RemoteException, ServiceRegistryWebServiceException;

    public DataGraphType retrieveWithDepth(String bsrURI,
                                           int    depth) throws
        RemoteException, ServiceRegistryWebServiceException;

    public void update(DataGraphType datagraph) throws
        RemoteException, ServiceRegistryWebServiceException;

Utilities

This section describes some utility functions that simplify working with the Service Registry SOAP API.

Creating an instance of DataGraphType

Several of the operations of the portType take an instance of DataGraphType as an input parameter. In all these cases, the root object of the DataGraphType instance is an instance of the WSRR type. The WSRR type has two parts to it:

  1. an artefacts property that contains the objects to be passed to the Service Registry as part of the request
  2. a root property that contains the bsrURI value of the object in the artefacts array that is the object to which the request applies

In the example of creating multiple documents (described below), if you use the DataGraphType in a create request to create a WSDL document with a relationship to a Policy document, you would add the two documents to the artefacts array and the bsrURI value of the WSDL document would be specified as the value of the root attribute of the WSRR instance that was the root object of the DataGraphType instance.

When you create content in the Service Registry, the objects that are in the DataGraphType instance must be either GenericObjects or instances of subtypes of Document, and there are no containment relationships to worry about.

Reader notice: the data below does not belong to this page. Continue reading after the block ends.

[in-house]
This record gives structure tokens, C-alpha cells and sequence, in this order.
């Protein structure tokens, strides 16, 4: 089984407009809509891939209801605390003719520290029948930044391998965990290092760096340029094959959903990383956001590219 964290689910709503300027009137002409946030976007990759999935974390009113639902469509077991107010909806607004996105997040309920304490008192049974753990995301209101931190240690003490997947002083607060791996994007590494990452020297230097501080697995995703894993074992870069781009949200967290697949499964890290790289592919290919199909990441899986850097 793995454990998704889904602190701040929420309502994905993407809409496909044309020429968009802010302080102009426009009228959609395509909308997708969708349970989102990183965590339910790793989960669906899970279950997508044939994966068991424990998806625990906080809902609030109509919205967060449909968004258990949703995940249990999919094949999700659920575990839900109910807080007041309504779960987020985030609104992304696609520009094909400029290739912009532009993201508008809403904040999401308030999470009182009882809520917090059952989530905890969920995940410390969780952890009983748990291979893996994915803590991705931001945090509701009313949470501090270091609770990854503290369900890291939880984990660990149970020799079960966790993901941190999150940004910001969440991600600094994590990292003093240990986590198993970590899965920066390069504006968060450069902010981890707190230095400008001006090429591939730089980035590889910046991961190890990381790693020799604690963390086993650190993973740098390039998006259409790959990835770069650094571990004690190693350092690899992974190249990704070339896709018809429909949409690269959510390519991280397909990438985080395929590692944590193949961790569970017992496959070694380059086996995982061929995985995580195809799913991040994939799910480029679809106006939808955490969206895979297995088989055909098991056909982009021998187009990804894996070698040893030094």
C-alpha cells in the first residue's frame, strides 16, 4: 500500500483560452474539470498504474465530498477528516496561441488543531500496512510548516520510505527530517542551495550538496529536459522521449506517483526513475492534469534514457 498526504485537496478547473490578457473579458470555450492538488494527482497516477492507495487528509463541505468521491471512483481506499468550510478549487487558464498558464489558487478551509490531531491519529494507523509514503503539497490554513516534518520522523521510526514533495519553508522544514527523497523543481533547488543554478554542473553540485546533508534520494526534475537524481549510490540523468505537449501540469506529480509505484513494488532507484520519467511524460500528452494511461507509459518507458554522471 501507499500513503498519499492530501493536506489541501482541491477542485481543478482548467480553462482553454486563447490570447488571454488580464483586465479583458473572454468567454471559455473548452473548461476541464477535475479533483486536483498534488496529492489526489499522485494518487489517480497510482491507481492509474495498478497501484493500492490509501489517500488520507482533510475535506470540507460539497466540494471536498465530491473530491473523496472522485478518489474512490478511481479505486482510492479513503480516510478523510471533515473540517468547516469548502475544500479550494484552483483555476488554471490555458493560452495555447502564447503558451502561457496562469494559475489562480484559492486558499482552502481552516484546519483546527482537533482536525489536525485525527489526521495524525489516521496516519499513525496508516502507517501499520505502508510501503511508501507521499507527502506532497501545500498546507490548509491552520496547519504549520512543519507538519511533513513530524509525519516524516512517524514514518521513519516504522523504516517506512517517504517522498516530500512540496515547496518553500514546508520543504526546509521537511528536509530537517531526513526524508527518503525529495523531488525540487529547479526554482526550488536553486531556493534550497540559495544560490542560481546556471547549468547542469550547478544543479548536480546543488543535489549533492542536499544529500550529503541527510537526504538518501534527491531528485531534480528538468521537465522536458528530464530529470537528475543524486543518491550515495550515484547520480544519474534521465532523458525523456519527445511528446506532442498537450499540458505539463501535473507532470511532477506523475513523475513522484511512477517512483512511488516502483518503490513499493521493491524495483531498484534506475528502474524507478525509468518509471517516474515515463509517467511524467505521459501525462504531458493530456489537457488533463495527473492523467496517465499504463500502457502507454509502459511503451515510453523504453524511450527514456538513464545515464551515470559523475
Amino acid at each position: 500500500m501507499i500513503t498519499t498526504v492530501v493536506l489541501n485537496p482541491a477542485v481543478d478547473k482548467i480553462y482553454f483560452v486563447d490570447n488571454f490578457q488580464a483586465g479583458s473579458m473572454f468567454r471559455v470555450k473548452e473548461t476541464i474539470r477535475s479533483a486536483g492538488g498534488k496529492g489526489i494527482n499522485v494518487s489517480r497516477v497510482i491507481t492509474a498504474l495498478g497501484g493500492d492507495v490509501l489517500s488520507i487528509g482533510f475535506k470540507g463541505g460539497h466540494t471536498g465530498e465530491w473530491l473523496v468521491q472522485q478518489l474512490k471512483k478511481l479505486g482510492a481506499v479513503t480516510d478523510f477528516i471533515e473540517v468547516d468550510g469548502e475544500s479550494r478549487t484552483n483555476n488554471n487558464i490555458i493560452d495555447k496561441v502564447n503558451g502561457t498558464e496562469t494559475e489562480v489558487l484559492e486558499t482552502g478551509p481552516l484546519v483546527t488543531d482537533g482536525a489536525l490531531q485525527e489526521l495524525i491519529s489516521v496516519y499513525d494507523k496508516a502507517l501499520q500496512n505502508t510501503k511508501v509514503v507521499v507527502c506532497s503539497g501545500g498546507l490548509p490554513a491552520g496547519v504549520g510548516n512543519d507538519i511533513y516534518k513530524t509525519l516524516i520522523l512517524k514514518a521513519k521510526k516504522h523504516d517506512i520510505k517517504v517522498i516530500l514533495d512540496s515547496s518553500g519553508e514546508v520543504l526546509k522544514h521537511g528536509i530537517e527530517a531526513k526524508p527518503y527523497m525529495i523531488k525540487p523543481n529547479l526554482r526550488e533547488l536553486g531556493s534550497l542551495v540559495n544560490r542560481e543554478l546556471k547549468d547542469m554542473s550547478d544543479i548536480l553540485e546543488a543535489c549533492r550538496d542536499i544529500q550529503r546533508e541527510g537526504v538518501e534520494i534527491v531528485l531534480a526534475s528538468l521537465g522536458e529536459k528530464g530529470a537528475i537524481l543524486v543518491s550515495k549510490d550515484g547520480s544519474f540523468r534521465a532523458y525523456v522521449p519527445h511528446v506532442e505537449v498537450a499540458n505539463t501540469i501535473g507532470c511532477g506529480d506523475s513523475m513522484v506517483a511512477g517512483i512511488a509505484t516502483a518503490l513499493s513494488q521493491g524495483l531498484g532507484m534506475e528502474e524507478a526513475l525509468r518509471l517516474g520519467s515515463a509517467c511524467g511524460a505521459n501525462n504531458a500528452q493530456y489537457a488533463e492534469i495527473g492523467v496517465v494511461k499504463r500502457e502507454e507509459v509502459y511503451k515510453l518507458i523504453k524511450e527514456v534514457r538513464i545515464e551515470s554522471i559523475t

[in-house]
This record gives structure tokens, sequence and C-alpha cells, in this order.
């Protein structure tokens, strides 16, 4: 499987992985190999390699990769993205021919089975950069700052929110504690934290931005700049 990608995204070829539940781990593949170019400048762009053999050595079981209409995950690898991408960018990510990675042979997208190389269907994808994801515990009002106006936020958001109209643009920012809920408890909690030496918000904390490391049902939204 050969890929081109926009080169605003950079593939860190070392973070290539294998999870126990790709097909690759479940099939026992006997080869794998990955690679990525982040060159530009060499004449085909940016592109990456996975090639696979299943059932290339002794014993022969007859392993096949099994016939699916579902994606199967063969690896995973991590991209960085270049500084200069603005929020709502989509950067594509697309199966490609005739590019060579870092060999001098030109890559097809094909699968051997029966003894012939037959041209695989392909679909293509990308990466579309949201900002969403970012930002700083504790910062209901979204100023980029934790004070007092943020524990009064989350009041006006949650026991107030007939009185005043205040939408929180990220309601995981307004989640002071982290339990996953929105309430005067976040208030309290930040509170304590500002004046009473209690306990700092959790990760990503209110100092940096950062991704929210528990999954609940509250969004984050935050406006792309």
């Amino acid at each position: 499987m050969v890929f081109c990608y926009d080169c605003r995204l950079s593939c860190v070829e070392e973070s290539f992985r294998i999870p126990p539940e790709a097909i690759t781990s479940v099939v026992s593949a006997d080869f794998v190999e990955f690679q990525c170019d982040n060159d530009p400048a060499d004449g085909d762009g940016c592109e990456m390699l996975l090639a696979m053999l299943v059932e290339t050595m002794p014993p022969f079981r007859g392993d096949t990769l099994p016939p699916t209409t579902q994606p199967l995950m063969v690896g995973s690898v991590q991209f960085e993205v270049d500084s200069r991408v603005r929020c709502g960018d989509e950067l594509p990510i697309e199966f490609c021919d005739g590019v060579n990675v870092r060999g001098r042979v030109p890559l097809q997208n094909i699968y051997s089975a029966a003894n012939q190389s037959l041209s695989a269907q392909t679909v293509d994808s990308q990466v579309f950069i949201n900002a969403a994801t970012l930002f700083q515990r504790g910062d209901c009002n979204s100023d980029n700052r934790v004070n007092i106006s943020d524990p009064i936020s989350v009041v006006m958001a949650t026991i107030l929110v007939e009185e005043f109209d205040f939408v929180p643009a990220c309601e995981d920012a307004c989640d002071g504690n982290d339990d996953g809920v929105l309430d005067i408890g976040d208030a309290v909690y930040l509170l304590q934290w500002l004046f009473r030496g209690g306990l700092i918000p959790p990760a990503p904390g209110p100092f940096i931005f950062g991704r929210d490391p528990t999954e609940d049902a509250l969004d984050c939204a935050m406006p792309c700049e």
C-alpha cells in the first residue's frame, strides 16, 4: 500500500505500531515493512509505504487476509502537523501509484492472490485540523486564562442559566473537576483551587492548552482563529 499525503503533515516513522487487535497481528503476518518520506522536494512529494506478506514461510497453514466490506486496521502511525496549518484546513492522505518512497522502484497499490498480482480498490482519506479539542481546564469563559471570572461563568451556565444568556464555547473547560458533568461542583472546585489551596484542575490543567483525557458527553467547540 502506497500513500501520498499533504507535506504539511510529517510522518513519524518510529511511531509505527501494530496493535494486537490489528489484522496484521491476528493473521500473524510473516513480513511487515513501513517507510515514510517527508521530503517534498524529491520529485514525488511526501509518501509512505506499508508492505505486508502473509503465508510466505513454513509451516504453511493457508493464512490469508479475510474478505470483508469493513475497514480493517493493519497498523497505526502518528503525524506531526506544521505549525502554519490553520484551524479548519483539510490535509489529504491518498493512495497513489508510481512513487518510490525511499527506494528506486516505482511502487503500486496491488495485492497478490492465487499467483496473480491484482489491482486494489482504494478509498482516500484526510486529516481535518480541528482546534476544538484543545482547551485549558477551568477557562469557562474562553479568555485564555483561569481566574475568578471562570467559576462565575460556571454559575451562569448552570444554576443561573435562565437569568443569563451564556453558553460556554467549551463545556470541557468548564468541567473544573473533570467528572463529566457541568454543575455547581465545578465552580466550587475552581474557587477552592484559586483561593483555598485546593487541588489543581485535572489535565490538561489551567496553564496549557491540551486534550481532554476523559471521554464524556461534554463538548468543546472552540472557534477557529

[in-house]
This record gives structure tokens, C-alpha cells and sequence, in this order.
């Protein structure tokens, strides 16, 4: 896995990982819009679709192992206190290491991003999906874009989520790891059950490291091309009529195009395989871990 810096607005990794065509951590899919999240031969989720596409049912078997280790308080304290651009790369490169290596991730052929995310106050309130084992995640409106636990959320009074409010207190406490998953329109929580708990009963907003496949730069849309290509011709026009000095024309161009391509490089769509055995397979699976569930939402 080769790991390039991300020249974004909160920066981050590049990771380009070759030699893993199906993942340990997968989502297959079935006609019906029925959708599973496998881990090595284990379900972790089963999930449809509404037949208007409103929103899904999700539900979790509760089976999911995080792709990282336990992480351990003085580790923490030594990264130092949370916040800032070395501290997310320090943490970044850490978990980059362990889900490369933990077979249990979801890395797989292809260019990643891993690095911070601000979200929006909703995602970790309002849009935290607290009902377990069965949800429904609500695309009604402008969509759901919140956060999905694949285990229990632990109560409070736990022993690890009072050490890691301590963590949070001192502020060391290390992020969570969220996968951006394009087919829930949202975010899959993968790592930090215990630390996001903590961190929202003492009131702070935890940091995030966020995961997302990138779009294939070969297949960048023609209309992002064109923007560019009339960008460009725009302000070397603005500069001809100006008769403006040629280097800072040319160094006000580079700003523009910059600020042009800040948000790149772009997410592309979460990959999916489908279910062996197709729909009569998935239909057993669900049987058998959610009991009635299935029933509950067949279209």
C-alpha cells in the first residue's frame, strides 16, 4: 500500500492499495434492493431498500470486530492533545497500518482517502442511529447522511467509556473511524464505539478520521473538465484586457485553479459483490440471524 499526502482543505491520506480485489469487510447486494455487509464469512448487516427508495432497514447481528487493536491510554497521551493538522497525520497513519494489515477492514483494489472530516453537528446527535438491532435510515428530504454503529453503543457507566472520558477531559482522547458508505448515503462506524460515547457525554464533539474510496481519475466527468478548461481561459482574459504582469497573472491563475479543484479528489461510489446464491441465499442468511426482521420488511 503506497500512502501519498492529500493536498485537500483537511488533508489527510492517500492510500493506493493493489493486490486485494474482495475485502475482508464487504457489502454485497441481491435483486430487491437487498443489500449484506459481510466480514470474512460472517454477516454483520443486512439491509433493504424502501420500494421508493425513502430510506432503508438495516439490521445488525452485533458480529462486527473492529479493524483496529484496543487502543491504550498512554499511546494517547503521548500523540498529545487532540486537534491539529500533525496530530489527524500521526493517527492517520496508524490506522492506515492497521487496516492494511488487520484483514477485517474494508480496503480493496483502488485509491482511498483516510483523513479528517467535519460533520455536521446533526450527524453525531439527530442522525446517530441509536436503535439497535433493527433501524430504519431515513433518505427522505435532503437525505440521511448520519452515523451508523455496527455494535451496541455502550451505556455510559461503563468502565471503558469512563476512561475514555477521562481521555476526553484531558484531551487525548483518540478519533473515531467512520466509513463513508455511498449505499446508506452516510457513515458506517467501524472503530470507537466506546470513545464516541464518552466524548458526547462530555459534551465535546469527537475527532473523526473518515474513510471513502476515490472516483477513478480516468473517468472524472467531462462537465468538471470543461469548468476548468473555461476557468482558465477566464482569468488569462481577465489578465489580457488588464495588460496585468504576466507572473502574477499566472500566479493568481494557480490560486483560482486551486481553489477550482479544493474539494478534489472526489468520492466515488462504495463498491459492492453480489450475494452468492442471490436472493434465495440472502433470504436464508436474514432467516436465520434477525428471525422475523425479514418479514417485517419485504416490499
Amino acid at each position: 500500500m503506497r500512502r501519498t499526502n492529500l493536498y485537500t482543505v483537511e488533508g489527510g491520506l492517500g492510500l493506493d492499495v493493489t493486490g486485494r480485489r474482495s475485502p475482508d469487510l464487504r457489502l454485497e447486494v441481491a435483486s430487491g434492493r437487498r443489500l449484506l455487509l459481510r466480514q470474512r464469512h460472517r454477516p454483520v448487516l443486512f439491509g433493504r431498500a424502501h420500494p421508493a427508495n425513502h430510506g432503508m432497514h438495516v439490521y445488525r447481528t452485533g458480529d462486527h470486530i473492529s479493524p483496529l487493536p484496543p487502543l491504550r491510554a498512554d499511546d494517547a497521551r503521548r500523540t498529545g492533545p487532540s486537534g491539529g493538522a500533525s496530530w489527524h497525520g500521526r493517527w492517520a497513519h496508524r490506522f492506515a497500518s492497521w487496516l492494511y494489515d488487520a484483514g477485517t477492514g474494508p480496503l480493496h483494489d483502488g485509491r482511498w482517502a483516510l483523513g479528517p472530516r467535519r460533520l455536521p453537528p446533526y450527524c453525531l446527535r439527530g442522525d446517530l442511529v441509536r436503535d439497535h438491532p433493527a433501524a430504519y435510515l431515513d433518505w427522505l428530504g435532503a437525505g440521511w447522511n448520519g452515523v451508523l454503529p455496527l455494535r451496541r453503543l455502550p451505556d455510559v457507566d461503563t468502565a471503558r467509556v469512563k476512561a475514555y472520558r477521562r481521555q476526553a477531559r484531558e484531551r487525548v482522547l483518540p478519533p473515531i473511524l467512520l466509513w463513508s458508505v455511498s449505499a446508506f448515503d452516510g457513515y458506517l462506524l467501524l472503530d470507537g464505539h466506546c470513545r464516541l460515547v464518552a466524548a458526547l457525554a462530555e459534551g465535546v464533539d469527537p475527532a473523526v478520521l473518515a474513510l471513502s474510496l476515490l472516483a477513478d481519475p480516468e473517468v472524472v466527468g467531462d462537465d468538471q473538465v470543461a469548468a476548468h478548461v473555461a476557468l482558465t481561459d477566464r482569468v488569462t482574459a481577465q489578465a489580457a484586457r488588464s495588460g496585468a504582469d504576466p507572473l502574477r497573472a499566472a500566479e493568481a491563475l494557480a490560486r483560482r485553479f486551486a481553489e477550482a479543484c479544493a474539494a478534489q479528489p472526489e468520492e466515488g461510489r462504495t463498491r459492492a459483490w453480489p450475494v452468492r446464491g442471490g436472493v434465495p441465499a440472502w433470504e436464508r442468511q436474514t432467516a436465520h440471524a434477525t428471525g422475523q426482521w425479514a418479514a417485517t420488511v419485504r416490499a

When you call the executeQuery, the only object being passed is the query, so again, you don't have to worry about containment relationships.

However, when you call update, it is possible that it is a logical object that is being updated, and in this case, it is necessary to understand the impact of containment relationships on the artefacts array. Only objects that are not contained by an object in the artefacts array need to be added to the array. For example, if the update call is to add a relationship between two WSDL portTypes, then only the portTypes need to be added to the artefacts array, the objects representing the operations of each of the portTypes do not need to be added to the array because they are contained in one or other of the portTypes.

Here is an example of code you can use to create an instance of DataGraphType given the array of objects that are the artefacts to be sent as part of the request, and the bsrURI value of the object that is the object to which the request applies.

static DataGraphType createDataGraph(BaseObject[] objects,
                                     String rootID) {
    WSRR wsrr = new WSRR();